The ’11 Million Members’ Myth, Again

We’ve long questioned the Humane Society of the United States’s claim that it has the support of “11 million” people. (See here, here, and here for a primer.) Unsurprisingly, evidence supporting our skepticism keeps pouring in. HSUS’s actual membership numbers are far fewer.

Spain’s Compromiso Empresarial magazine recently interviewed Deborah Peeples, HSUS’s vice president for development. (We suggest you use Google Translate to read it.)

The most striking part of the interview is that Peeples’ goal is to raise HSUS’s annual budget to $500 million. Yes, half a billion dollars. (Read that again, farmers, ranchers, biomedical researchers, BBQ lovers, et al.)

And how might Peeples and HSUS get to $500 million? By continuing the façade that HSUS is a mainstream group with a humungous backing, of course.

The Peeples interview begins with the note that HSUS “has eleven million members, and more than a million donors.” The latter may be true. But the former most certainly is not.

According to its tax returns (which are filed under penalty of perjury), HSUS’s membership magazine has a circulation of about 450,000. That’s nowhere near 11 million.

The “11 million” figure is a creation of HSUS, which claims it has “11 million members and constituents.” But what exactly makes someone a “constituent”? HSUS doesn’t say, and most people are left to speculate. Thankfully, we know the answer.

You might recall a discovery that we made in the Pepperdine Papers: Internal HSUS documents show that HSUS categorizes “members” separately from “constituents.” That “constituency” includes members, contributors, “societies,” (read: pet shelters) and foundations. Stranger still, 34 percent of HSUS’s constituency historically consisted of “prospects”—people on HSUS’s fundraising mailing lists who hadn’t (yet) written a check.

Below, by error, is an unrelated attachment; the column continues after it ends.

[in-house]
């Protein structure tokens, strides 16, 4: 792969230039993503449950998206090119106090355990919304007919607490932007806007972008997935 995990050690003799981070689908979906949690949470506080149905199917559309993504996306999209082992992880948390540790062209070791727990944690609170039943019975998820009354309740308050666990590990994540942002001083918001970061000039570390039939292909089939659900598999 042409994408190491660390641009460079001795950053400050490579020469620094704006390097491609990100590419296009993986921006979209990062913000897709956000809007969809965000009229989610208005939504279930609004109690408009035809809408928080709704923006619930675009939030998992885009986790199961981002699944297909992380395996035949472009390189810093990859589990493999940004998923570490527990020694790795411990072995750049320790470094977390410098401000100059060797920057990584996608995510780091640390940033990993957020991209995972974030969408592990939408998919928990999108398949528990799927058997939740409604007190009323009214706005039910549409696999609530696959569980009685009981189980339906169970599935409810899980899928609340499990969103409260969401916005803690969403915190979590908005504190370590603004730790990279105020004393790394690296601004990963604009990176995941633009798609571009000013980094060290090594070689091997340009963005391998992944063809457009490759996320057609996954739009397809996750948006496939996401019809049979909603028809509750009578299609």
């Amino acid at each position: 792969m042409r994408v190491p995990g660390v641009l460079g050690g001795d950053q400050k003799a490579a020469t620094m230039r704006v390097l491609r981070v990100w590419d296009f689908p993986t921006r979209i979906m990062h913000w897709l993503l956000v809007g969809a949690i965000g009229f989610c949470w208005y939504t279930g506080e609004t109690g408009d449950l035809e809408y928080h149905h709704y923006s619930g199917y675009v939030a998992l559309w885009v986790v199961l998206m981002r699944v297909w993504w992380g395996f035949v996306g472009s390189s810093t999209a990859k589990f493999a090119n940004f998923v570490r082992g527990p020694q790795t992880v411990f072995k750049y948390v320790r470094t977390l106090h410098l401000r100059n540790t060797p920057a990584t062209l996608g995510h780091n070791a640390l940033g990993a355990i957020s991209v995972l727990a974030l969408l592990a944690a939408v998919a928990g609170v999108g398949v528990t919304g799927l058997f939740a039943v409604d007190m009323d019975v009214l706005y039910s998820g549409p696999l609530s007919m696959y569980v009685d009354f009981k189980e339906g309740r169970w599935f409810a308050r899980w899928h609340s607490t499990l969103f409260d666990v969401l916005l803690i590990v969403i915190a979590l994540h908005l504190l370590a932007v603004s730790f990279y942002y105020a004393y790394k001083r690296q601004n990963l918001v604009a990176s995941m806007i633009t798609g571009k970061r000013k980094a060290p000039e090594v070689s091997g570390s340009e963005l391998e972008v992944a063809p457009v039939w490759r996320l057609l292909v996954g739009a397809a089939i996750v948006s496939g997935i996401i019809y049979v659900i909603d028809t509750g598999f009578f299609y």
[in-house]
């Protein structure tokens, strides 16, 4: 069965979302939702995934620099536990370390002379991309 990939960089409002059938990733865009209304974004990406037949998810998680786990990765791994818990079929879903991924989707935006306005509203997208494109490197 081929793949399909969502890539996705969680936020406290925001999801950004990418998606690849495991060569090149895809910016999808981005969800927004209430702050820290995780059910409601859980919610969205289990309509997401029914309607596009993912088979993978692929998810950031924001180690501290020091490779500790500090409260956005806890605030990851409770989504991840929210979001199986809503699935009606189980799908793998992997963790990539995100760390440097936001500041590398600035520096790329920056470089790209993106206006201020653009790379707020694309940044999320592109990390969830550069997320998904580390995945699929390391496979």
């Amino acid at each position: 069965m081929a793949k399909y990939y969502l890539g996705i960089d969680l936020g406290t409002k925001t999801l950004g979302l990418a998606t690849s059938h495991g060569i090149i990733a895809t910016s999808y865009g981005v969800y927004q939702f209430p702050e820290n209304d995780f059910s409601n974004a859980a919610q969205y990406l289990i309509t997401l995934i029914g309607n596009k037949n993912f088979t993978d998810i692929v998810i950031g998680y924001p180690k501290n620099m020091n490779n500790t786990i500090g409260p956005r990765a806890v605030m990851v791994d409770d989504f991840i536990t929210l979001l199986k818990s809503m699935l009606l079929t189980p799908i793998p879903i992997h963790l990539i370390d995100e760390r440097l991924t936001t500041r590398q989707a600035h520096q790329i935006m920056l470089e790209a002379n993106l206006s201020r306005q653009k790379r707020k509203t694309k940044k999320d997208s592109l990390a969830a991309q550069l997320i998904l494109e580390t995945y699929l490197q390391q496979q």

That ratio probably holds true today. Signing up for a single email alert could put you in HSUS’s “constituency.” (Heck, we’re probably part of it.)

HSUS doesn’t have 11 million members. And it doesn’t even have 11 million constituents—legitimate ones, at least.

HSUS claims that it represents 1 out of every 28 Americans when it uses its bogus 11-million-strong-constituency talking point. On the other hand, our conservative estimate puts this number closer to 1 in 300 Americans—probably a better ballpark figure of how many Americans support a PETA-like ideology anyway.

Of course, it’s easier to raise money when people think you’re a mainstream organization—like a humane-society umbrella group. Peeples even admits that “many people believe that we are a sort of central or umbrella organization of all animal shelters.” We’re glad to see an HSUS vice president acknowledging one of the central tenets of our campaign.

And since she’s a vice president whose duties revolve around fundraising, perhaps she’ll work toward making HSUS’s ad campaigns a lot less deceptive so that this myth—which she acknowledges—can be cleared up across America. Or does her stated goal of increasing HSUS’s annual budget to $500 million require a heavy dose of cynicism and misdirection to reach?